Krugman’s final chapter argues for alternatives that would doubtless lift the economy and with which I strongly agree – but ultimately they are techniques, ways of not making the current mistakes, not a picture of a better world. Britain, the US and Europe need a better capitalism informed by a persuasive moral outlook that trumps that of the right. It is not enough to deplore avoidable waste or to insist that decline could be averted, that we should have more “stuff” and more jobs. To challenge the consensus, we have to show that the route to more is grounded in a view of the good society that not only delivers more material goods but is a better way of living together. That is a message that must be reiterated and rammed home.
Such a claim is at the heart of a new book by Robert and Edward Skidelsky. Western societies, they argue, have lost their moral bearings by placing their faith in the belief that more of everything is the source of happiness – and that states and governments should be neutral when it comes to making moral judgements about what it means to live a good life.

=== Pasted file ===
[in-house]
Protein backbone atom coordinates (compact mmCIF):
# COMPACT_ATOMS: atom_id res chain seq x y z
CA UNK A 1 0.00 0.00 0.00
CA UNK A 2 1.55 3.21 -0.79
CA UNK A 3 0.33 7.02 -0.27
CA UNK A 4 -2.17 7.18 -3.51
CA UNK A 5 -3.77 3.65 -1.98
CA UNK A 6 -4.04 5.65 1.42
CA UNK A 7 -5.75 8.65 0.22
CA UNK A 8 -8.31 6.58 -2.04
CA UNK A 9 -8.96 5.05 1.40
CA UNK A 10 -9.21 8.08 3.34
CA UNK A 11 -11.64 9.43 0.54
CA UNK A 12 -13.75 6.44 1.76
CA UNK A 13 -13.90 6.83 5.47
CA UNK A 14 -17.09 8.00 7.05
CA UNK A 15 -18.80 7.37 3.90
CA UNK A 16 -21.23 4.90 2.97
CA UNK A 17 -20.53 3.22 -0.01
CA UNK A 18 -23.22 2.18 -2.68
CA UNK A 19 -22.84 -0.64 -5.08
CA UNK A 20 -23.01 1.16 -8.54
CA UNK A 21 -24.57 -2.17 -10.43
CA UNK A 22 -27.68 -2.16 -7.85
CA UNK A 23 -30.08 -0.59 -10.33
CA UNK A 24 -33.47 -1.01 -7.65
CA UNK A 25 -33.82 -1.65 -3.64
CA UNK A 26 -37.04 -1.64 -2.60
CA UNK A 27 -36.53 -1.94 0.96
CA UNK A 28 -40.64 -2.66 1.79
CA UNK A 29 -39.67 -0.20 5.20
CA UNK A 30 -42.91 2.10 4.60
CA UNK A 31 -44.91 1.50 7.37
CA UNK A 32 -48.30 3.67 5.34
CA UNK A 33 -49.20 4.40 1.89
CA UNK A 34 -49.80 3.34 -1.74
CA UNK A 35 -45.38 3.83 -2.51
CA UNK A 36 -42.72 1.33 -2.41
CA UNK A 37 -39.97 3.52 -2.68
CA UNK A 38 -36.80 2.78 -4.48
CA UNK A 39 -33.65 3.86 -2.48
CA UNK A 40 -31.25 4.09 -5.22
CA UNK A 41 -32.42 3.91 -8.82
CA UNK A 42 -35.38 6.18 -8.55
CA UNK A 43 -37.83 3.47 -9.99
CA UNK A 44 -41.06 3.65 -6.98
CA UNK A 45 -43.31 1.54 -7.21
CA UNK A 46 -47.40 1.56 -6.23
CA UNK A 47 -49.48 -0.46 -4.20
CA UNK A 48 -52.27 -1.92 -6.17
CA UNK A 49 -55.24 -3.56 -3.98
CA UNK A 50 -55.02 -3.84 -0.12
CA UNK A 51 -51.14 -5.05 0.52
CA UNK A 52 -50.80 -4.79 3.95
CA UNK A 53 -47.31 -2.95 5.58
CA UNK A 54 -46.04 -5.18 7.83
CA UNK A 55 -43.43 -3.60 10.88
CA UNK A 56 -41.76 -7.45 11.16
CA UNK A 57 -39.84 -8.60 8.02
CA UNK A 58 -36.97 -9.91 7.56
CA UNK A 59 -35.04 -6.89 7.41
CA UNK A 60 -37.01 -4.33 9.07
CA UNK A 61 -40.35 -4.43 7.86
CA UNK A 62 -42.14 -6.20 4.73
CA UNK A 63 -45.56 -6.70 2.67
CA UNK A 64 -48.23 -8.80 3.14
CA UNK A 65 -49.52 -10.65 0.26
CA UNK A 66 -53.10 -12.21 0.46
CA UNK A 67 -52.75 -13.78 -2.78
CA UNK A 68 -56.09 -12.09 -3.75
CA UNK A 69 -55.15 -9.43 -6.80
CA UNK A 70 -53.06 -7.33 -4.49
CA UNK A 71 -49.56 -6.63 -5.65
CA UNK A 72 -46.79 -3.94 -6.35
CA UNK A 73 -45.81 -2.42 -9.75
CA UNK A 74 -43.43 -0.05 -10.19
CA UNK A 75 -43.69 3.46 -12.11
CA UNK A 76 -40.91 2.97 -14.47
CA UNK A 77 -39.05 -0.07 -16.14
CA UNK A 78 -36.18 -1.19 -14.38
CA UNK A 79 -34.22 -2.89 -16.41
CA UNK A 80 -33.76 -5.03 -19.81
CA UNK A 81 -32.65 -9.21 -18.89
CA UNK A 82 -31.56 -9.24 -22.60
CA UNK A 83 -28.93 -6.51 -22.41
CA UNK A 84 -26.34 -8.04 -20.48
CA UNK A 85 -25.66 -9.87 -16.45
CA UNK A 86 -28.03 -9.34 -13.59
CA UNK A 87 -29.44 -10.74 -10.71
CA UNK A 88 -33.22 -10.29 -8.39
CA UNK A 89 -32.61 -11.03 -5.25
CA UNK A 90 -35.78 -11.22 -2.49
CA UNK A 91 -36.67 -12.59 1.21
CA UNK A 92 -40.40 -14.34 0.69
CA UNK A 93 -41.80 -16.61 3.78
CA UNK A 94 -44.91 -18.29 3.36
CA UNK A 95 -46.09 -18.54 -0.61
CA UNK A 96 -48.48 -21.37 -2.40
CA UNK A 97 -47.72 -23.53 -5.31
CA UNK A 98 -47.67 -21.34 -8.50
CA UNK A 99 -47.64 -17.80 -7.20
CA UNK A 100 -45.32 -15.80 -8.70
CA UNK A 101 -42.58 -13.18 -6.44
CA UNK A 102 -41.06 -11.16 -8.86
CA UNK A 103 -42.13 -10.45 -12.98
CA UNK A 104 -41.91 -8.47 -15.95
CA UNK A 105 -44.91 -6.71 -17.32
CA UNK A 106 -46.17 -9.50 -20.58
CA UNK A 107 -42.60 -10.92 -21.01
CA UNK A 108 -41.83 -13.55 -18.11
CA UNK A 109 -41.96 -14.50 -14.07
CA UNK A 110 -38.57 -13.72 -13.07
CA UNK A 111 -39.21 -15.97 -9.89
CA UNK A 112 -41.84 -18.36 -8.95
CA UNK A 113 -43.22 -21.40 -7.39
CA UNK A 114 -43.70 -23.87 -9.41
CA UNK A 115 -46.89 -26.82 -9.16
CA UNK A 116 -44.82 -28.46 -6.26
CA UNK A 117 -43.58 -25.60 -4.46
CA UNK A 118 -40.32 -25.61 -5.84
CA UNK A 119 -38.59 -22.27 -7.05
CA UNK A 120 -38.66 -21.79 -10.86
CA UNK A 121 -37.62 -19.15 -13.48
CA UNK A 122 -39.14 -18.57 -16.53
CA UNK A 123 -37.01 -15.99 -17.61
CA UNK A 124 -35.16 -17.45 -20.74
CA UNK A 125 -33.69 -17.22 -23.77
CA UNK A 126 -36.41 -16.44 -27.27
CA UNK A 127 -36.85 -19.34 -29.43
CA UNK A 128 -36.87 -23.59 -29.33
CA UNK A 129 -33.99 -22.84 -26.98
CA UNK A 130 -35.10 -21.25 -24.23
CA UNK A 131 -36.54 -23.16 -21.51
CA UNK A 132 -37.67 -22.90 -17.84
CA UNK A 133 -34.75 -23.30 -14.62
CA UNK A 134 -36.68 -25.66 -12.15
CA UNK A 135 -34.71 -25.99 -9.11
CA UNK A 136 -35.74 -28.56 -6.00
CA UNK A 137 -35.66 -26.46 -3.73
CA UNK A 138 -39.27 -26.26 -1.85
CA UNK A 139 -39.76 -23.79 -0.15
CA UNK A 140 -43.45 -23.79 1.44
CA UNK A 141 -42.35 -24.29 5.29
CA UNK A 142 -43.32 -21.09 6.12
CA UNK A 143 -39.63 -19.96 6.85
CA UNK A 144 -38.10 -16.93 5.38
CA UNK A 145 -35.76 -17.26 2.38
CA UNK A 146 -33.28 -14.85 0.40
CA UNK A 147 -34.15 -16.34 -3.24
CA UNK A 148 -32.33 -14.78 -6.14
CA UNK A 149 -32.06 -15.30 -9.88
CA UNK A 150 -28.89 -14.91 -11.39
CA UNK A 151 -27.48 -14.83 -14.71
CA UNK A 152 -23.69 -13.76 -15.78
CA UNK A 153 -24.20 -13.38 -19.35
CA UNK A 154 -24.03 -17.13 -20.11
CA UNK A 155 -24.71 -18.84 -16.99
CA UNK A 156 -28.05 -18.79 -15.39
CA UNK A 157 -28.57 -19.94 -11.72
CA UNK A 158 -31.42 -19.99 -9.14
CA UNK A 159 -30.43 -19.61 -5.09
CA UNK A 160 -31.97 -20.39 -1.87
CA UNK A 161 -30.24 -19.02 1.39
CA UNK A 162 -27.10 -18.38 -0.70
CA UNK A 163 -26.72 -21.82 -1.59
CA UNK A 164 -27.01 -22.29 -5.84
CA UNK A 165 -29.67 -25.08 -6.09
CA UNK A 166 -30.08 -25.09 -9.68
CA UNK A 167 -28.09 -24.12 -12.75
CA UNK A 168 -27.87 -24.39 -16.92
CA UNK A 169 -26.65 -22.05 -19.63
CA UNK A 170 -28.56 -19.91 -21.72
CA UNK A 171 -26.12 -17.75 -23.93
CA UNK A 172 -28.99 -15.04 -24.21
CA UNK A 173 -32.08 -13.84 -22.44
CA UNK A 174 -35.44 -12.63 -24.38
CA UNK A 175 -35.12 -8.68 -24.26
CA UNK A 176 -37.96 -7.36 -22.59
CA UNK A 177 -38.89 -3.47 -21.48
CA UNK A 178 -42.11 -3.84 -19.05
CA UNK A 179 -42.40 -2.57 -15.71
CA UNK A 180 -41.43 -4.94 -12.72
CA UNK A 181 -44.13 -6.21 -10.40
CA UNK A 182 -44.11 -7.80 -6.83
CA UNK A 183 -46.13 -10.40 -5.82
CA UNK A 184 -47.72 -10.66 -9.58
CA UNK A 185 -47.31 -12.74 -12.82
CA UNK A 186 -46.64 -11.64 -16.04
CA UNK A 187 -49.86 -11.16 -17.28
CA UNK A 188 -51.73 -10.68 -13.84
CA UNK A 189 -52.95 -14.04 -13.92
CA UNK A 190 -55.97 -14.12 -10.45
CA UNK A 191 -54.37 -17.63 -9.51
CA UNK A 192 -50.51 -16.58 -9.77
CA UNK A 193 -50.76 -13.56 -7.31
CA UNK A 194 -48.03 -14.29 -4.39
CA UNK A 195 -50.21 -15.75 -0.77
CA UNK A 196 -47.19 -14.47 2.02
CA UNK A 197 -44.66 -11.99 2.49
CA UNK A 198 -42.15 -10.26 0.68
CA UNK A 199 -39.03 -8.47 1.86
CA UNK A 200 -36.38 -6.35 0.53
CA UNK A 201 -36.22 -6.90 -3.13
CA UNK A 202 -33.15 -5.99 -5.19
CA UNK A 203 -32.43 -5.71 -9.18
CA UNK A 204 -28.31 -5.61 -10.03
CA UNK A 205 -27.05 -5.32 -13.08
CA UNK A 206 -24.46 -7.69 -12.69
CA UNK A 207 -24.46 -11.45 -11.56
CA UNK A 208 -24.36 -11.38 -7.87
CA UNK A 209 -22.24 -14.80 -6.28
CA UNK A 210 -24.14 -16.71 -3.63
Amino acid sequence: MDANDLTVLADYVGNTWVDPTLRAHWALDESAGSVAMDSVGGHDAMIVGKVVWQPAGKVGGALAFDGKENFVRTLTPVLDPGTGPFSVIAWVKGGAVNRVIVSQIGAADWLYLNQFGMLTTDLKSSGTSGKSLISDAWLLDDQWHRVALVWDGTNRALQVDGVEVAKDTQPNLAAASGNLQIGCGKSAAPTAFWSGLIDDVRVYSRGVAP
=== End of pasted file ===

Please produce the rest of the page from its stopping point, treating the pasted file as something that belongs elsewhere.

Less inequality would be good economically, socially and morally. It would also promote the growth and development that Krugman, Elliott and Atkinson – and I – want to see. But you don’t get more equality without a sense of fraternity. You don’t get either without daring to think about what constitutes the good life beyond material goods – and so much of the economic literature fails to get beyond a debate about how to have more.